Mark P. Shea is a popular Catholic writer and speaker. The author of numerous books, his most recent work is The Work of Mercy (Servant) and The Heart of Catholic Prayer (Our Sunday Visitor). Mark contributes numerous articles to many magazines, including his popular column “Connecting the Dots” for the National Catholic Register. Mark is known nationally for his one minute “Words of Encouragement” on Catholic radio. He also maintains the Catholic and Enjoying It blog. He lives in Washington state with his wife, Janet, and their four sons.
One often sees memes floating around on the web: graphic illustrations of this and that. Some of them are short and pithy.
Some are funny (at least to some of us):
Some claim to represent information that you need to know. Lots of these should be taken with caution. Why? Because lots of them are often conceived, not to inform, but to manipulate.
Case in point:
What is the message of this meme?
While you ponder that, here's another with the same message stated more clearly:
What do we notice about the structure of each meme?
In both memes we are invited to notice heroes and villains. In both, figures like soldiers, cops, firefighters, and EMTs are the heroes, valiantly saving lives and doing it for peanuts, in contrast to an obvious, greedy, selfish, cowardly villain.
If the identity of that villain is unclear in the first meme, look at the second, which makes the point with the subtlety of the business end of a truncheon. In short, the point of both memes is to generate a feeling (not a rational thought) of contempt for the French Fry Slinger, not to generate the thought "We should be paying soldiers, cops, EMTs and firefighters a lot more."
Now, imagine another meme exactly like the first one, except that it reads:
McDonald's CEO: $9,247/hour
Law enforcement officer: $18.27/hour
The contrast is clarifying, no? Suddenly, it becomes extremely clear that the purpose of the first two memes is to direct your attention away from so much as thinking about that third meme. Their message, in obfuscated English, is "Let us all hate the Bad French Fry Slinger! He is selfishly demanding pay that is nearly the same as--or even more than!--these great heroes! Let us all take up torches and pitchforks and be very angry at this poor slob in his low-paying powerless job because..."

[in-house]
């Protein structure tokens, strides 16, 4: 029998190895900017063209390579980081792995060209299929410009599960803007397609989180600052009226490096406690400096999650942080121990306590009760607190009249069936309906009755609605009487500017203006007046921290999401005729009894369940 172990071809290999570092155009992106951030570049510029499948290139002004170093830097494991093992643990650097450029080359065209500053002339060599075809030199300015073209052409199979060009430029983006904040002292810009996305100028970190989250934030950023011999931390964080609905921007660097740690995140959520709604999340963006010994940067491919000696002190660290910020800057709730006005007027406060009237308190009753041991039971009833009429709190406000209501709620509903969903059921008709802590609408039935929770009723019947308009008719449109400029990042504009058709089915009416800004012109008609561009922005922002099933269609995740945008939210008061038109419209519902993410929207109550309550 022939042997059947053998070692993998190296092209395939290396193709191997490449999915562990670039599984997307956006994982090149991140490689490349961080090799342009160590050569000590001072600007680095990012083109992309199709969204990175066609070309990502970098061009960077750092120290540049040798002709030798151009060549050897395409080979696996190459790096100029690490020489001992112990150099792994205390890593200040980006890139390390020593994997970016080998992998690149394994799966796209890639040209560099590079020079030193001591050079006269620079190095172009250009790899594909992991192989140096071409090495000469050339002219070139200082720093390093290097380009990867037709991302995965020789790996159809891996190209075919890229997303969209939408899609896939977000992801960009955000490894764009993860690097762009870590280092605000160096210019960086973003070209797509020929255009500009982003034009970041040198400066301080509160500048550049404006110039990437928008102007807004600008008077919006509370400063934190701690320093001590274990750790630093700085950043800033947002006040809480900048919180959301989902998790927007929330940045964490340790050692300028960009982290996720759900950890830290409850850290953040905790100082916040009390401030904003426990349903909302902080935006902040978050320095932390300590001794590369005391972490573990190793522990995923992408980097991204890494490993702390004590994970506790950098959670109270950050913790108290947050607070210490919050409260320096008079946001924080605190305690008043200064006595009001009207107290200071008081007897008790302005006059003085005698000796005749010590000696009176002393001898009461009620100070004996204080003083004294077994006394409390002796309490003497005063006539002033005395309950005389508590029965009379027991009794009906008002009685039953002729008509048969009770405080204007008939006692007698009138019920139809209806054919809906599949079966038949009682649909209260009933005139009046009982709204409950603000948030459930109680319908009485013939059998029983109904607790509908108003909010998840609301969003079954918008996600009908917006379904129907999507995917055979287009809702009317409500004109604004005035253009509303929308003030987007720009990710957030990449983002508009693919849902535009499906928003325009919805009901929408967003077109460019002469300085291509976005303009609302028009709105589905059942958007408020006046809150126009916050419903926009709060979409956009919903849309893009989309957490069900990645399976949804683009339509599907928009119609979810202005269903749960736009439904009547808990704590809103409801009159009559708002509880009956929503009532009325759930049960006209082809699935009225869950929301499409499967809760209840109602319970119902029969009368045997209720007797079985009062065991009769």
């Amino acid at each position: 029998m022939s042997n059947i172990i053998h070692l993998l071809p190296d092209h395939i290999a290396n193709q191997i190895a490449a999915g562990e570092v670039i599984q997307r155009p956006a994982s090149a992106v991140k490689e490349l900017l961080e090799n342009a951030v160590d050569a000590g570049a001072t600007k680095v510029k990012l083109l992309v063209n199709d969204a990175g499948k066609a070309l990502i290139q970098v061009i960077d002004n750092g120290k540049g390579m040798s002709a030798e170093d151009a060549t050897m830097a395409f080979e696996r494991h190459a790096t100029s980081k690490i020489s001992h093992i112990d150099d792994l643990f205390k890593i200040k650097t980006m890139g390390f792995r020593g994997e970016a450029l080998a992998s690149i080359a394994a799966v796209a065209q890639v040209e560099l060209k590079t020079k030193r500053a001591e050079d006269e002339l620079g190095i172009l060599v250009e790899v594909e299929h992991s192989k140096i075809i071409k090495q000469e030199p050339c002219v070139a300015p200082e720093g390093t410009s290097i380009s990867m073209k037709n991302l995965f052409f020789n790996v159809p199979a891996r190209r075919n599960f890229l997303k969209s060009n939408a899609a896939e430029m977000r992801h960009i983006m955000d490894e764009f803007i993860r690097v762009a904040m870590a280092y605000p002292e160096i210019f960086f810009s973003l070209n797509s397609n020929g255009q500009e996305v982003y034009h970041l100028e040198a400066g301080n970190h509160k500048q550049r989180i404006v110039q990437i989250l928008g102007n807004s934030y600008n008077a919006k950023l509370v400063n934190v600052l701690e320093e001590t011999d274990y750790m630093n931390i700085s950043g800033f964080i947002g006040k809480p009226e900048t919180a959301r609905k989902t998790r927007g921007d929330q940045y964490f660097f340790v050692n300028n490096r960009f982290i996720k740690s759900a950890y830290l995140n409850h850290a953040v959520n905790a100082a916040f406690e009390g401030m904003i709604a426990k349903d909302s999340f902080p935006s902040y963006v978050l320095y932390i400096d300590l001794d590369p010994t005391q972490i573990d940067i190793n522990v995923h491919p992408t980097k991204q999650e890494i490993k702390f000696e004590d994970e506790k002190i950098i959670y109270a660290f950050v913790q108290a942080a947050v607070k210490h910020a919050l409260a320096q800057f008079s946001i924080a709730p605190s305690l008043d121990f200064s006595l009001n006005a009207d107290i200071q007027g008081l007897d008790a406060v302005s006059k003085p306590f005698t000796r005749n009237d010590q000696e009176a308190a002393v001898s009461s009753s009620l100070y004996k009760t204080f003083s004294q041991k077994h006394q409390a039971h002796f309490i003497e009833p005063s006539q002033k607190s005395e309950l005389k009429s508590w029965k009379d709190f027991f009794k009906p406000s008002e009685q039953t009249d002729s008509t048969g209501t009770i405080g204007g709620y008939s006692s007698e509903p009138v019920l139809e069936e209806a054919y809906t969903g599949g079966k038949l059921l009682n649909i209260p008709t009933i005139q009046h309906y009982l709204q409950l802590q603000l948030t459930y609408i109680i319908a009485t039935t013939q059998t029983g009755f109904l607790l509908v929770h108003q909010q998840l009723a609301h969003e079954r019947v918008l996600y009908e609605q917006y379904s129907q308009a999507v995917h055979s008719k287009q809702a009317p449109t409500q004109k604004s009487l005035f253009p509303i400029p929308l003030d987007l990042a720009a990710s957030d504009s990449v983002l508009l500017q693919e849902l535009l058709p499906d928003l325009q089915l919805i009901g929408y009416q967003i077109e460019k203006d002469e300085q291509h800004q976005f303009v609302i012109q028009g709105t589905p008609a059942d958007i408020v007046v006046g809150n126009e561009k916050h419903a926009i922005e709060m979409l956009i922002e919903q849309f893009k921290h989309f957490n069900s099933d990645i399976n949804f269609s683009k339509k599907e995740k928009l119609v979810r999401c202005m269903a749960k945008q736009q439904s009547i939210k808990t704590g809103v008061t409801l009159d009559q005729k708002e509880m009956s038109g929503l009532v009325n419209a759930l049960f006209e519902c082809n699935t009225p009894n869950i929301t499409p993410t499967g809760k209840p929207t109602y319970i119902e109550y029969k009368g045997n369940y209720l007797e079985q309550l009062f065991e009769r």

Because what exactly? Because he's responsible for depressing the wages of underpaid cops, firefighters, soldiers and EMTs? That's rubbish. He has no power. He doesn't sign their paychecks. He (and just as often she) is often on public assistance because the company he works for won't pay him a living wage and pressures him to go on the dole to supply what they refuse to pay him (which means that, yes, you and I pay taxes so that the company doesn't have to pay wages--effectively putting companies like Walmart and McDonalds on welfare). But the worker getting ripped off by his company and at the very bottom of the corporate food chain? He and she are struggling to get by on two or three jobs. Such people have, quite simply, nothing whatsoever to do with whether cops, firefighters, soldier, and EMT's are not paid a living wage.
On the other hand, the McDonald's exec has everything to do with how much the French Fry Slinger makes and a vested interest in ginning up public hostility to his attempt to raise his income. Which brings us back to the real purpose of such memes. For as long as you are heaping scorn on the French Fry Slinger for his imaginary greed in desiring a living wage, you are not heaping it on the exec for his real greed in denying it to him. Likewise, as long as you are aiming your outrage at the French Fry Slinger for somehow being mystically to blame for the shameful treatment of the cop, firefighter, EMT and soldier (and their families), you are not aiming it at the people who cheat them out of their just wage and neglect them to death in VA hospitals.
In short, it's the old strategy of "Divide and conquer." Don't get played.
My brethren, show no partiality as you hold the faith of our Lord Jesus Christ, the Lord of glory. For if a man with gold rings and in fine clothing comes into your assembly, and a poor man in shabby clothing also comes in, and you pay attention to the one who wears the fine clothing and say, “Have a seat here, please,” while you say to the poor man, “Stand there,” or, “Sit at my feet,” have you not made distinctions among yourselves, and become judges with evil thoughts? Listen, my beloved brethren. Has not God chosen those who are poor in the world to be rich in faith and heirs of the kingdom which he has promised to those who love him? But you have dishonored the poor man. Is it not the rich who oppress you, is it not they who drag you into court? Is it not they who blaspheme that honorable name which was invoked over you? (Jas 2:1–7)